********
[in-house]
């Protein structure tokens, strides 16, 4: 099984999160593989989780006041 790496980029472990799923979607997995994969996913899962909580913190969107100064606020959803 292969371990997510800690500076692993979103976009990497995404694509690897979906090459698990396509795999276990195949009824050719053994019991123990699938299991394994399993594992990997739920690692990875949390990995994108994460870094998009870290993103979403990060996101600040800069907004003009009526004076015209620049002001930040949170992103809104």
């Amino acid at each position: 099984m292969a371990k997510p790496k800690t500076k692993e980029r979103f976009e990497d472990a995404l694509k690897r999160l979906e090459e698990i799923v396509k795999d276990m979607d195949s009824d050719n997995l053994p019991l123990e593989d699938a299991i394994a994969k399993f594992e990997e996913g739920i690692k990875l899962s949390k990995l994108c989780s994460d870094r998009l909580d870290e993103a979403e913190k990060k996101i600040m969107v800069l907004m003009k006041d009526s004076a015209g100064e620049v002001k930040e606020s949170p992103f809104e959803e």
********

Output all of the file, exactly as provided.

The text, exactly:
[in-house]
């Protein structure tokens, strides 16, 4: 099984999160593989989780006041 790496980029472990799923979607997995994969996913899962909580913190969107100064606020959803 292969371990997510800690500076692993979103976009990497995404694509690897979906090459698990396509795999276990195949009824050719053994019991123990699938299991394994399993594992990997739920690692990875949390990995994108994460870094998009870290993103979403990060996101600040800069907004003009009526004076015209620049002001930040949170992103809104």
């Amino acid at each position: 099984m292969a371990k997510p790496k800690t500076k692993e980029r979103f976009e990497d472990a995404l694509k690897r999160l979906e090459e698990i799923v396509k795999d276990m979607d195949s009824d050719n997995l053994p019991l123990e593989d699938a299991i394994a994969k399993f594992e990997e996913g739920i690692k990875l899962s949390k990995l994108c989780s994460d870094r998009l909580d870290e993103a979403e913190k990060k996101i600040m969107v800069l907004m003009k006041d009526s004076a015209g100064e620049v002001k930040e606020s949170p992103f809104e959803e």